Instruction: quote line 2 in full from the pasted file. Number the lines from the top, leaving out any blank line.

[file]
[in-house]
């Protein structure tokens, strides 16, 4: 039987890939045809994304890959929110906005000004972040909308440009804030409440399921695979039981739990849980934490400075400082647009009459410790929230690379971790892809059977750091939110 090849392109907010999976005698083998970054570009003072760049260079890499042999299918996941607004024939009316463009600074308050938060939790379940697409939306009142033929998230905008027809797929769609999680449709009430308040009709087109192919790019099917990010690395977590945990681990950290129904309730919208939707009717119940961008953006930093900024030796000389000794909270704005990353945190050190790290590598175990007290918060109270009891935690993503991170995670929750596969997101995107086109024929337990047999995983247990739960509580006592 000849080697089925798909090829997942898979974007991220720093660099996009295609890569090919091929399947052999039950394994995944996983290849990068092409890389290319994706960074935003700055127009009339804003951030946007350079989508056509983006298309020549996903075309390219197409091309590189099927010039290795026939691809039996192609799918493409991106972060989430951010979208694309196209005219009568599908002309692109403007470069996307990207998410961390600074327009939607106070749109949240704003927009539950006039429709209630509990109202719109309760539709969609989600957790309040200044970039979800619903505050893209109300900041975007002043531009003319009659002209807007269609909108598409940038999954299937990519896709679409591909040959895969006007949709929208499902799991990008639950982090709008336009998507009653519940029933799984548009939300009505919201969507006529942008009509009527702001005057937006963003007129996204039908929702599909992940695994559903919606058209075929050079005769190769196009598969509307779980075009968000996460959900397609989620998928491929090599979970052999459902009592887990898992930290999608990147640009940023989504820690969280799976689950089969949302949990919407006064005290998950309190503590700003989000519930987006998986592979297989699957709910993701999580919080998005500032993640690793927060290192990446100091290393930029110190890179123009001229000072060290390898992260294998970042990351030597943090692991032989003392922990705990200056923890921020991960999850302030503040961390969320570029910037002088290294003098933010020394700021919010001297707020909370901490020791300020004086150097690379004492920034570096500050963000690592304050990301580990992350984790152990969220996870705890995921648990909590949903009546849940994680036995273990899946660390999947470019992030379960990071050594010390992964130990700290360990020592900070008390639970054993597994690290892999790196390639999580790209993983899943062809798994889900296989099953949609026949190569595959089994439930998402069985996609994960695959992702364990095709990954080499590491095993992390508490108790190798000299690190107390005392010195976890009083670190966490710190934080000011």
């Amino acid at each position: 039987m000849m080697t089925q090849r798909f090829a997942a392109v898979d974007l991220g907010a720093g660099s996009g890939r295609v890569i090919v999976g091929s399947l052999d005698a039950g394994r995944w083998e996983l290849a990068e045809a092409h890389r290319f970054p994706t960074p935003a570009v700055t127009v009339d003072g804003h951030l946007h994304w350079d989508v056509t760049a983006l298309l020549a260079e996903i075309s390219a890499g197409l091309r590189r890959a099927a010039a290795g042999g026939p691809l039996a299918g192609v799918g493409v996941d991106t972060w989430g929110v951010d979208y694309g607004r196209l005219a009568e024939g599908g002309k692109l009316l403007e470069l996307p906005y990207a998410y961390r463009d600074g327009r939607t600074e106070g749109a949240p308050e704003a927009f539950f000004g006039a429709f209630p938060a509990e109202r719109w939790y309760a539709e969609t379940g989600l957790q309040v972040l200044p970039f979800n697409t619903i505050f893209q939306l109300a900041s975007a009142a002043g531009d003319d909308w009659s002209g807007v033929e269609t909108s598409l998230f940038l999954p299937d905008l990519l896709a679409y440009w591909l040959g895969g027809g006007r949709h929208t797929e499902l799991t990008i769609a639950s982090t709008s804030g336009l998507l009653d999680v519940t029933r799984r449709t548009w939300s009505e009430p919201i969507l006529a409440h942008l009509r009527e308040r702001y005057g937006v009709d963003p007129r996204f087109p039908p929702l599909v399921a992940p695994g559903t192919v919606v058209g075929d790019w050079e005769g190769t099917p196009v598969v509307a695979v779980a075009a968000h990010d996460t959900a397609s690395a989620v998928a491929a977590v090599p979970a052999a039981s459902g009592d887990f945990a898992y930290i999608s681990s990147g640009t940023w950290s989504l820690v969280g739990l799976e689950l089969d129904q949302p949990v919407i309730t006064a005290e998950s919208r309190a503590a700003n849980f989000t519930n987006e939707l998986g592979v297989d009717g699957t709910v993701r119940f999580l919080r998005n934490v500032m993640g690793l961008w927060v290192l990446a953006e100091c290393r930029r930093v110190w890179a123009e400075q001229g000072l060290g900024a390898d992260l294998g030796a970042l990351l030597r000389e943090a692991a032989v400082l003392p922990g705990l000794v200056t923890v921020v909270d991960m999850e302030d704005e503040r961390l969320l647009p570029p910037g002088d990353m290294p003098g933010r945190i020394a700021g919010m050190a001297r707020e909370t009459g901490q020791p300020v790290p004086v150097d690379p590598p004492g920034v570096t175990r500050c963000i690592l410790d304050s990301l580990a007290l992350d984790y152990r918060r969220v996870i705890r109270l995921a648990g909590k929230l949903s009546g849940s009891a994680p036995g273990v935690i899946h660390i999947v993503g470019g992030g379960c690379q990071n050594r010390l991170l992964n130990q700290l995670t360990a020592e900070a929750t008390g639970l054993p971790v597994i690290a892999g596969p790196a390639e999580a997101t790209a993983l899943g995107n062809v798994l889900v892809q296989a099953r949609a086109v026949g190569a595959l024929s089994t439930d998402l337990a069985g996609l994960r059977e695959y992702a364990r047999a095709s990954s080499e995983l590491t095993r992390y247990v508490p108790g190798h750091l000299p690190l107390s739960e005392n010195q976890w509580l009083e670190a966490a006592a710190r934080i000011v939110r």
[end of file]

């Protein structure tokens, strides 16, 4: 039987890939045809994304890959929110906005000004972040909308440009804030409440399921695979039981739990849980934490400075400082647009009459410790929230690379971790892809059977750091939110 090849392109907010999976005698083998970054570009003072760049260079890499042999299918996941607004024939009316463009600074308050938060939790379940697409939306009142033929998230905008027809797929769609999680449709009430308040009709087109192919790019099917990010690395977590945990681990950290129904309730919208939707009717119940961008953006930093900024030796000389000794909270704005990353945190050190790290590598175990007290918060109270009891935690993503991170995670929750596969997101995107086109024929337990047999995983247990739960509580006592 000849080697089925798909090829997942898979974007991220720093660099996009295609890569090919091929399947052999039950394994995944996983290849990068092409890389290319994706960074935003700055127009009339804003951030946007350079989508056509983006298309020549996903075309390219197409091309590189099927010039290795026939691809039996192609799918493409991106972060989430951010979208694309196209005219009568599908002309692109403007470069996307990207998410961390600074327009939607106070749109949240704003927009539950006039429709209630509990109202719109309760539709969609989600957790309040200044970039979800619903505050893209109300900041975007002043531009003319009659002209807007269609909108598409940038999954299937990519896709679409591909040959895969006007949709929208499902799991990008639950982090709008336009998507009653519940029933799984548009939300009505919201969507006529942008009509009527702001005057937006963003007129996204039908929702599909992940695994559903919606058209075929050079005769190769196009598969509307779980075009968000996460959900397609989620998928491929090599979970052999459902009592887990898992930290999608990147640009940023989504820690969280799976689950089969949302949990919407006064005290998950309190503590700003989000519930987006998986592979297989699957709910993701999580919080998005500032993640690793927060290192990446100091290393930029110190890179123009001229000072060290390898992260294998970042990351030597943090692991032989003392922990705990200056923890921020991960999850302030503040961390969320570029910037002088290294003098933010020394700021919010001297707020909370901490020791300020004086150097690379004492920034570096500050963000690592304050990301580990992350984790152990969220996870705890995921648990909590949903009546849940994680036995273990899946660390999947470019992030379960990071050594010390992964130990700290360990020592900070008390639970054993597994690290892999790196390639999580790209993983899943062809798994889900296989099953949609026949190569595959089994439930998402069985996609994960695959992702364990095709990954080499590491095993992390508490108790190798000299690190107390005392010195976890009083670190966490710190934080000011």